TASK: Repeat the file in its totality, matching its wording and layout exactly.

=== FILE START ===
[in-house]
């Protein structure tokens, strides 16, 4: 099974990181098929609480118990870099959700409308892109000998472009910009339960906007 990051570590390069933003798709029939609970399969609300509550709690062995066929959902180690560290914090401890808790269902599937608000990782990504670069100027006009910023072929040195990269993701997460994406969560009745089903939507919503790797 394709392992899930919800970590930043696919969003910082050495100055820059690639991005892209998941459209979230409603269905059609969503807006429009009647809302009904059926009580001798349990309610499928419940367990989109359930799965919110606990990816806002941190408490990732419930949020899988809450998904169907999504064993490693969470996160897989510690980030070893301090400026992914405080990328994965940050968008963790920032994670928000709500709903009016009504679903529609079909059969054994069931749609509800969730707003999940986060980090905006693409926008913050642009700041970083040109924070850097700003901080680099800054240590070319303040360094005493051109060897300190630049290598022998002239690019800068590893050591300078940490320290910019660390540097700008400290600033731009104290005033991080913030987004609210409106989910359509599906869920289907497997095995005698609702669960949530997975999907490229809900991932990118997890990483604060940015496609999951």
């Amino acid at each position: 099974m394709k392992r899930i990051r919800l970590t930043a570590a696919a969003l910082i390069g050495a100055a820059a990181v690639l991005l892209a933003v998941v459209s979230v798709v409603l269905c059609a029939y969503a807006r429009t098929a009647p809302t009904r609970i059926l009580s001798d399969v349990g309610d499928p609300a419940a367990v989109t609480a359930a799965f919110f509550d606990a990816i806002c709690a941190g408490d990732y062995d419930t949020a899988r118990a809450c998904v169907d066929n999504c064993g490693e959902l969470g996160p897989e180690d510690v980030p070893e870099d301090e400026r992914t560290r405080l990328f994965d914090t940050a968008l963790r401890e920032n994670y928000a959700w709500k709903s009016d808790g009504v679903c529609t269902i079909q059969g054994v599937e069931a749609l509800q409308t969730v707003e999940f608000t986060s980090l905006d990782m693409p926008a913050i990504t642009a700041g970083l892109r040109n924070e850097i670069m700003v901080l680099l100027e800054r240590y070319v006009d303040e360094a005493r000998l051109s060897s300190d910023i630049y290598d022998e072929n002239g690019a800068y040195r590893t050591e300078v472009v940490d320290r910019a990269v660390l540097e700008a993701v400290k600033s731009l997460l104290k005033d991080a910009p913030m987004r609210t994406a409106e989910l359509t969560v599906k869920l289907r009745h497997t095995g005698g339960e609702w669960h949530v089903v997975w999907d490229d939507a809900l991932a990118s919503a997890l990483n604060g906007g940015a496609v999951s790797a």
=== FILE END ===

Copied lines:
[in-house]
């Protein structure tokens, strides 16, 4: 099974990181098929609480118990870099959700409308892109000998472009910009339960906007 990051570590390069933003798709029939609970399969609300509550709690062995066929959902180690560290914090401890808790269902599937608000990782990504670069100027006009910023072929040195990269993701997460994406969560009745089903939507919503790797 394709392992899930919800970590930043696919969003910082050495100055820059690639991005892209998941459209979230409603269905059609969503807006429009009647809302009904059926009580001798349990309610499928419940367990989109359930799965919110606990990816806002941190408490990732419930949020899988809450998904169907999504064993490693969470996160897989510690980030070893301090400026992914405080990328994965940050968008963790920032994670928000709500709903009016009504679903529609079909059969054994069931749609509800969730707003999940986060980090905006693409926008913050642009700041970083040109924070850097700003901080680099800054240590070319303040360094005493051109060897300190630049290598022998002239690019800068590893050591300078940490320290910019660390540097700008400290600033731009104290005033991080913030987004609210409106989910359509599906869920289907497997095995005698609702669960949530997975999907490229809900991932990118997890990483604060940015496609999951």
């Amino acid at each position: 099974m394709k392992r899930i990051r919800l970590t930043a570590a696919a969003l910082i390069g050495a100055a820059a990181v690639l991005l892209a933003v998941v459209s979230v798709v409603l269905c059609a029939y969503a807006r429009t098929a009647p809302t009904r609970i059926l009580s001798d399969v349990g309610d499928p609300a419940a367990v989109t609480a359930a799965f919110f509550d606990a990816i806002c709690a941190g408490d990732y062995d419930t949020a899988r118990a809450c998904v169907d066929n999504c064993g490693e959902l969470g996160p897989e180690d510690v980030p070893e870099d301090e400026r992914t560290r405080l990328f994965d914090t940050a968008l963790r401890e920032n994670y928000a959700w709500k709903s009016d808790g009504v679903c529609t269902i079909q059969g054994v599937e069931a749609l509800q409308t969730v707003e999940f608000t986060s980090l905006d990782m693409p926008a913050i990504t642009a700041g970083l892109r040109n924070e850097i670069m700003v901080l680099l100027e800054r240590y070319v006009d303040e360094a005493r000998l051109s060897s300190d910023i630049y290598d022998e072929n002239g690019a800068y040195r590893t050591e300078v472009v940490d320290r910019a990269v660390l540097e700008a993701v400290k600033s731009l997460l104290k005033d991080a910009p913030m987004r609210t994406a409106e989910l359509t969560v599906k869920l289907r009745h497997t095995g005698g339960e609702w669960h949530v089903v997975w999907d490229d939507a809900l991932a990118s919503a997890l990483n604060g906007g940015a496609v999951s790797a």